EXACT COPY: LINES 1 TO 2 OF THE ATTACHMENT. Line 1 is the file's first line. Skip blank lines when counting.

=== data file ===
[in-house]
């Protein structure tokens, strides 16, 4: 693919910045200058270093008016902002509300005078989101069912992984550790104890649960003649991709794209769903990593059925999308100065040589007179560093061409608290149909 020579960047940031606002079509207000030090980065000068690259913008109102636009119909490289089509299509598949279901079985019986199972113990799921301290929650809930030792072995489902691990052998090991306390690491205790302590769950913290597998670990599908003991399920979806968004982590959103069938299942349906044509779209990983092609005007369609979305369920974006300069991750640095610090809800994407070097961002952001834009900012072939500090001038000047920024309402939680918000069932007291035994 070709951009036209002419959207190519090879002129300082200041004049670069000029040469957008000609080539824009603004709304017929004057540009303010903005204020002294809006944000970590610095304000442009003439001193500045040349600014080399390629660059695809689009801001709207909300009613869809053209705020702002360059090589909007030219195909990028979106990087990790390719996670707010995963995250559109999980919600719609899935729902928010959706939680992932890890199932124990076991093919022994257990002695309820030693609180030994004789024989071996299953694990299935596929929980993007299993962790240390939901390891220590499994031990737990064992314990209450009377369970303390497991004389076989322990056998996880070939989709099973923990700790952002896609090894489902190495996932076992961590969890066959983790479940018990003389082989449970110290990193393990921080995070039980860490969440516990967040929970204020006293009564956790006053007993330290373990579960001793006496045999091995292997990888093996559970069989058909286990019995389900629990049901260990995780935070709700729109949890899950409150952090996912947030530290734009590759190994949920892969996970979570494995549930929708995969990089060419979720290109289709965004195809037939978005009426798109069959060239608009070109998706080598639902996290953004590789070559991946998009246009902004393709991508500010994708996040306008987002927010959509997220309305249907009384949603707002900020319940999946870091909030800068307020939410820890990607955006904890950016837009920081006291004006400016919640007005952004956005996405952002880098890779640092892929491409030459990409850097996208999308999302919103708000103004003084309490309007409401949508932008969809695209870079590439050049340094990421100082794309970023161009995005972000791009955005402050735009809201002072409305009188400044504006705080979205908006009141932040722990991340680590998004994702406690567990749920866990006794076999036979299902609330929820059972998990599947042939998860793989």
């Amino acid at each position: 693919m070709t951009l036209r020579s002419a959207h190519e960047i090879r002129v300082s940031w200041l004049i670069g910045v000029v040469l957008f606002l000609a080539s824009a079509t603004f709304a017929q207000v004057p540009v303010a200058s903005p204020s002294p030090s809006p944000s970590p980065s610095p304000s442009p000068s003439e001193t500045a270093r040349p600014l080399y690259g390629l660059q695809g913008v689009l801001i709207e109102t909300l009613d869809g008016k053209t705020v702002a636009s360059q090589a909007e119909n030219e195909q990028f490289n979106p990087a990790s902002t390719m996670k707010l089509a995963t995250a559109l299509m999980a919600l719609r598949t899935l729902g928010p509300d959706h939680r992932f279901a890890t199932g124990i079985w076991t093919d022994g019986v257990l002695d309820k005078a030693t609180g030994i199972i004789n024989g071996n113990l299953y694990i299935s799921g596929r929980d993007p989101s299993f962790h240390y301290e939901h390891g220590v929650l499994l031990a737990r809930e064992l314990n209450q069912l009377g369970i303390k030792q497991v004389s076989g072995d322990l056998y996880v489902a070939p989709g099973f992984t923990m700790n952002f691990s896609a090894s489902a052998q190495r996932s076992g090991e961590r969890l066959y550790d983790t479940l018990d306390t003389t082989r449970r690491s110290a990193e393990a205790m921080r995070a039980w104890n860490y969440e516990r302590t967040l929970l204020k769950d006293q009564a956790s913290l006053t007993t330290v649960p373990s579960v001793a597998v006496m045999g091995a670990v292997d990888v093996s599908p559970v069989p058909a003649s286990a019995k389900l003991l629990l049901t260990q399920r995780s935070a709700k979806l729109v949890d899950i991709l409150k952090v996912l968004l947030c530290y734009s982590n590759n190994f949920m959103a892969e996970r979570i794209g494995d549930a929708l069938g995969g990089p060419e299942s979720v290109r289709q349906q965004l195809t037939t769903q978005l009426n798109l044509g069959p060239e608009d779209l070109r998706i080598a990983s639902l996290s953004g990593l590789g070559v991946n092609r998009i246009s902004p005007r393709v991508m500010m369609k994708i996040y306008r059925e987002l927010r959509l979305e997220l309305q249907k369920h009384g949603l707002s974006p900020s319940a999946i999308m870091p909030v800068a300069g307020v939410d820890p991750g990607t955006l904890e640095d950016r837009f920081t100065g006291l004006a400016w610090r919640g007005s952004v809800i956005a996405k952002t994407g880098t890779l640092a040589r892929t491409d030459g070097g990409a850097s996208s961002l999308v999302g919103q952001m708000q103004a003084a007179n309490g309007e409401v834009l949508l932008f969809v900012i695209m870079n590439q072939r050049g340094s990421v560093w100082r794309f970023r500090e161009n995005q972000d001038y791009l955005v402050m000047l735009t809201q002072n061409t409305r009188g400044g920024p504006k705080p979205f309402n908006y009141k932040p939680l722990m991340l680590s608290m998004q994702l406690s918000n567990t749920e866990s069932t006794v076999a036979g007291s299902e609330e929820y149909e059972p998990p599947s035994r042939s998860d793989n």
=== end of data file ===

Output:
[in-house]
């Protein structure tokens, strides 16, 4: 693919910045200058270093008016902002509300005078989101069912992984550790104890649960003649991709794209769903990593059925999308100065040589007179560093061409608290149909 020579960047940031606002079509207000030090980065000068690259913008109102636009119909490289089509299509598949279901079985019986199972113990799921301290929650809930030792072995489902691990052998090991306390690491205790302590769950913290597998670990599908003991399920979806968004982590959103069938299942349906044509779209990983092609005007369609979305369920974006300069991750640095610090809800994407070097961002952001834009900012072939500090001038000047920024309402939680918000069932007291035994 070709951009036209002419959207190519090879002129300082200041004049670069000029040469957008000609080539824009603004709304017929004057540009303010903005204020002294809006944000970590610095304000442009003439001193500045040349600014080399390629660059695809689009801001709207909300009613869809053209705020702002360059090589909007030219195909990028979106990087990790390719996670707010995963995250559109999980919600719609899935729902928010959706939680992932890890199932124990076991093919022994257990002695309820030693609180030994004789024989071996299953694990299935596929929980993007299993962790240390939901390891220590499994031990737990064992314990209450009377369970303390497991004389076989322990056998996880070939989709099973923990700790952002896609090894489902190495996932076992961590969890066959983790479940018990003389082989449970110290990193393990921080995070039980860490969440516990967040929970204020006293009564956790006053007993330290373990579960001793006496045999091995292997990888093996559970069989058909286990019995389900629990049901260990995780935070709700729109949890899950409150952090996912947030530290734009590759190994949920892969996970979570494995549930929708995969990089060419979720290109289709965004195809037939978005009426798109069959060239608009070109998706080598639902996290953004590789070559991946998009246009902004393709991508500010994708996040306008987002927010959509997220309305249907009384949603707002900020319940999946870091909030800068307020939410820890990607955006904890950016837009920081006291004006400016919640007005952004956005996405952002880098890779640092892929491409030459990409850097996208999308999302919103708000103004003084309490309007409401949508932008969809695209870079590439050049340094990421100082794309970023161009995005972000791009955005402050735009809201002072409305009188400044504006705080979205908006009141932040722990991340680590998004994702406690567990749920866990006794076999036979299902609330929820059972998990599947042939998860793989």